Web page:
Unfortunately, and in far too many organizations, I think that Scrum Master winds up at its worst.  Scrum falls under the umbrella of agile methodologies, and it says something right there in the agile manifesto (or, at least, the principles behind it) about how to organize teams: “the best architectures, requirements, and designs emerge from self-organizing teams.”  This describes a scenario in which empowered and engaged technical folks figure out how to deliver value to interested stakeholders without relying on traditional command and control structures.

In other words, agile teams (and, by extension, Scrum teams) don’t need managers or masters.  They need a “product owner” to represent the interests of the business and… well, that’s it.  They need someone to explain to them what’s needed out of the software and then it’s up to them to go do it.  It’s refreshingly grass-roots.

Read More


Make Yourself Big And Get More Job Offers

A few posts ago, I answered a reader question about getting around lowest common denominator hiring practices.  It’s a subject I’ve talked about before as well.  I addressed the reader’s question mainly as it pertains to the front end of the hiring process.  After that post, you might understand a strategy for not really dealing with recruiters and other low-knowledge screener types.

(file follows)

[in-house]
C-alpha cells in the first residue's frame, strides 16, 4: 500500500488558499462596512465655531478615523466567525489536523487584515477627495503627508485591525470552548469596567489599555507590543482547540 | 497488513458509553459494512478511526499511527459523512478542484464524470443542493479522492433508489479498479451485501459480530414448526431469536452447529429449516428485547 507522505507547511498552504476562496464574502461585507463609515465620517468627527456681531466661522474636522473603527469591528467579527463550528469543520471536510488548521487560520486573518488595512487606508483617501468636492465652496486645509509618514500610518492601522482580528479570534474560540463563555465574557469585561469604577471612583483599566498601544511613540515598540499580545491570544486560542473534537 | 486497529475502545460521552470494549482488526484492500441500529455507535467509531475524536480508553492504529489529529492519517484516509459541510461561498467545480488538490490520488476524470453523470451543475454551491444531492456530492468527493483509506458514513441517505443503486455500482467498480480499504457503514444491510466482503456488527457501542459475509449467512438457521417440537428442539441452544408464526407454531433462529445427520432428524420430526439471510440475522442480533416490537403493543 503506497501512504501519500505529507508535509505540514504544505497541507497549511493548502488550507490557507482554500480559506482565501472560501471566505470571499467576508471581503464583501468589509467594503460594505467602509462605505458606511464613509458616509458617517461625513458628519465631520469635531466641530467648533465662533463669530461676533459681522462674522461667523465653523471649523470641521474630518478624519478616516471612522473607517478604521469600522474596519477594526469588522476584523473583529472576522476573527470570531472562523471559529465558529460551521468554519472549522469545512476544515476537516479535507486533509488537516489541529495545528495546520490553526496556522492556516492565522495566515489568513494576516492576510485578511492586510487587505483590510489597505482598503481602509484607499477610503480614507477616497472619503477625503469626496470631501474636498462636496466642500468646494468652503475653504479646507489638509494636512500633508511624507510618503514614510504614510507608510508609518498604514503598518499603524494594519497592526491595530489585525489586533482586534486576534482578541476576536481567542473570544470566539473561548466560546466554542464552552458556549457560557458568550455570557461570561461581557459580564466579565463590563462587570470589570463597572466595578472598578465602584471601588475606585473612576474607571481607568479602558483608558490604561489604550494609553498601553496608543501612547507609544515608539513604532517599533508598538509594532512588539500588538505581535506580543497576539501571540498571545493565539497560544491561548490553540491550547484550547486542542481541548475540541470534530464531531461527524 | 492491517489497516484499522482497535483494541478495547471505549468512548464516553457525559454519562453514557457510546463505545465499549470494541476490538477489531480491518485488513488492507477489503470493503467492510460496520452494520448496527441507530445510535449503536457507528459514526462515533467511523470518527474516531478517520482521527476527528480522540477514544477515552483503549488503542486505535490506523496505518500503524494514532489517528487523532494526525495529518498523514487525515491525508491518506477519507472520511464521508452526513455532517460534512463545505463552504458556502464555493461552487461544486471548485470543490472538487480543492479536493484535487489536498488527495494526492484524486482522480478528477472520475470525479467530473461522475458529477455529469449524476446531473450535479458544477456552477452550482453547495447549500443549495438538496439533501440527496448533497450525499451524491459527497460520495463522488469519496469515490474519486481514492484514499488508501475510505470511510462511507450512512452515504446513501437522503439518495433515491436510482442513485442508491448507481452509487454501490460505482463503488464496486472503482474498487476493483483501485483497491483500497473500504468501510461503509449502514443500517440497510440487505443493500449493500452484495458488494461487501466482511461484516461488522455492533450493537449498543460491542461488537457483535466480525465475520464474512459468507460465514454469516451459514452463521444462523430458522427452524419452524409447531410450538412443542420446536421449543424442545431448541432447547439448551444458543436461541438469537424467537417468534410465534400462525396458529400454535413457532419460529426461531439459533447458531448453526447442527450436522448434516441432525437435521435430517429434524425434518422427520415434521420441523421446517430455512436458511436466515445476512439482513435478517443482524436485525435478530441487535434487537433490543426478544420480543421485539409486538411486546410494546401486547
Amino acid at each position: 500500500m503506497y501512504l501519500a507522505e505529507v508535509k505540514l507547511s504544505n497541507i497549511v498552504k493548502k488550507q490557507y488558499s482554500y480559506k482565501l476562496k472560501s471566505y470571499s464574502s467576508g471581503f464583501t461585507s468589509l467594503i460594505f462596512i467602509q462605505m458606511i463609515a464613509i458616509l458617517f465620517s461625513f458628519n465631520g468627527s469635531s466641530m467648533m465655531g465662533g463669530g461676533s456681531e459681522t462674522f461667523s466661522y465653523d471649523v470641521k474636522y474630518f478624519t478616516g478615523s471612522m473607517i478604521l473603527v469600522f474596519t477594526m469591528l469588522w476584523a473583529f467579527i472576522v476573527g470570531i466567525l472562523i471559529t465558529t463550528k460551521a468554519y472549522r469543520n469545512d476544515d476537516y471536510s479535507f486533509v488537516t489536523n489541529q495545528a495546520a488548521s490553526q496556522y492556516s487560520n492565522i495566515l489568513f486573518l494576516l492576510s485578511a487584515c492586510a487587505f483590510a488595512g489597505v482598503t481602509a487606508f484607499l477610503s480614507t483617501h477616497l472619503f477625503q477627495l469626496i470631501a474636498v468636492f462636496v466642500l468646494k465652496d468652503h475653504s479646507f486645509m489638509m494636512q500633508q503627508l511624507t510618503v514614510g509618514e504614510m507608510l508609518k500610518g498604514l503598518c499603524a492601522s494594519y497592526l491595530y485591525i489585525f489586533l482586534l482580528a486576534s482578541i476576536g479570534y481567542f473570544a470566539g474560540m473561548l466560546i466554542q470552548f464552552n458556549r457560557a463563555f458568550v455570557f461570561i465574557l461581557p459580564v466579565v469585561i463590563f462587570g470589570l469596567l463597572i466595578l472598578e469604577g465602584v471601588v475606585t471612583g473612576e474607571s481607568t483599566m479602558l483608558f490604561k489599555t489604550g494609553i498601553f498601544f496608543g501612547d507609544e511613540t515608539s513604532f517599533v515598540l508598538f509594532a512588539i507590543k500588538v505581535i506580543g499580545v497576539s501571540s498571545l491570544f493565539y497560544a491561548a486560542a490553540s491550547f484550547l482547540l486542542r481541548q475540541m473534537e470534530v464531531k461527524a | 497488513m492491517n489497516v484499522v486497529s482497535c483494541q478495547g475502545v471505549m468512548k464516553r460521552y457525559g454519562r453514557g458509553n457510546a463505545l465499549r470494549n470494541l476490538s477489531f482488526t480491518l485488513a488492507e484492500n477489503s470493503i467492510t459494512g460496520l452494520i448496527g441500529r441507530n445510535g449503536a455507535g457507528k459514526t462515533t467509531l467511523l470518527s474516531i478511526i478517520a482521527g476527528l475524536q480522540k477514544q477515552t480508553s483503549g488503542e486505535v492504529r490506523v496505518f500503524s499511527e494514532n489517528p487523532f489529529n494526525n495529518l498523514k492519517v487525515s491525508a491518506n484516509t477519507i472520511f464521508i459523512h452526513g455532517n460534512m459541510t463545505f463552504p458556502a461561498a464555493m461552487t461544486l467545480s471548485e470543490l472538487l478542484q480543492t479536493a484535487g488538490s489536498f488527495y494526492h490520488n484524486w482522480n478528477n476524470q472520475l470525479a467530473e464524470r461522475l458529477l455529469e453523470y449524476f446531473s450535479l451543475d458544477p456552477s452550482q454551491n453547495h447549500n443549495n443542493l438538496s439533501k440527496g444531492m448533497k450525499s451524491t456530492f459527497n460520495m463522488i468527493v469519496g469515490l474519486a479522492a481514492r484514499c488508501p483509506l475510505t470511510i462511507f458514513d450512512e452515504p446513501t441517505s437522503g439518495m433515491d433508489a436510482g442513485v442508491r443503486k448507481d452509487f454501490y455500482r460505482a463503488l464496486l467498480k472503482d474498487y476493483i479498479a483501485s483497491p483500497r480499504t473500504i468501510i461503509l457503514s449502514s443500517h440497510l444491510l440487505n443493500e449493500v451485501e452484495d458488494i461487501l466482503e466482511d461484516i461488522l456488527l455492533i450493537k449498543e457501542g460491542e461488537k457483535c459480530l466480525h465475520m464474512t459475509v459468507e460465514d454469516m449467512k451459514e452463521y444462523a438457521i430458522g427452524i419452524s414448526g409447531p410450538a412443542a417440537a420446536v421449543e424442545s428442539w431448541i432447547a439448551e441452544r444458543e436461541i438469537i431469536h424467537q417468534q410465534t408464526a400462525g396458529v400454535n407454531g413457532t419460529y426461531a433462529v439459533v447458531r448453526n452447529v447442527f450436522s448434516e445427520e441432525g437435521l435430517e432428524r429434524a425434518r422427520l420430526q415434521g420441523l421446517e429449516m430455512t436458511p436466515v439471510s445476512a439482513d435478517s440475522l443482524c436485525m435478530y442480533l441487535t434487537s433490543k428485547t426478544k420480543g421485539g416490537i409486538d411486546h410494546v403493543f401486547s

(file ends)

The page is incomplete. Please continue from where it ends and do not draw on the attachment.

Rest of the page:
(If you want to submit a question, check out the “Ask Erik” form at the bottom right of the side bar)

But even if you secure the inside track to a conversation about a job instead of going through the tuple-focused HR machine, it’s still in your best interest to paint yourself in as advantageous a light as possible.  I’m going to plant my tongue slightly in cheek and refer to this process for the rest of the post as “making yourself big.”

The phrase is intended to evoke imagery from the animal kingdom.  Probably the most dramatic example of “make yourself big” is a puffer fish who, when threatened, balloons to many times its original size.  But it’s pretty common throughout the animal kingdom from birds with ruffled feathers to cats with puffy Halloween tails.  The animals react to adversity by creating the illusion (or reality, in the case of the puffer fish) of substantially more size.

A bird making itself big

When it comes to your how you display yourself to prospective employers, you want to make yourself big.

Before offering some specific tips on how to do this, I’ll speak to the general philosophy and the rules of the employer-candidate matchmaking came.  And I mean that I’ll explain them in an honest, realpolitik sense.  But prior to doing that, I’ll digress briefly into a realpolitik explanation of, well, US politics. Read More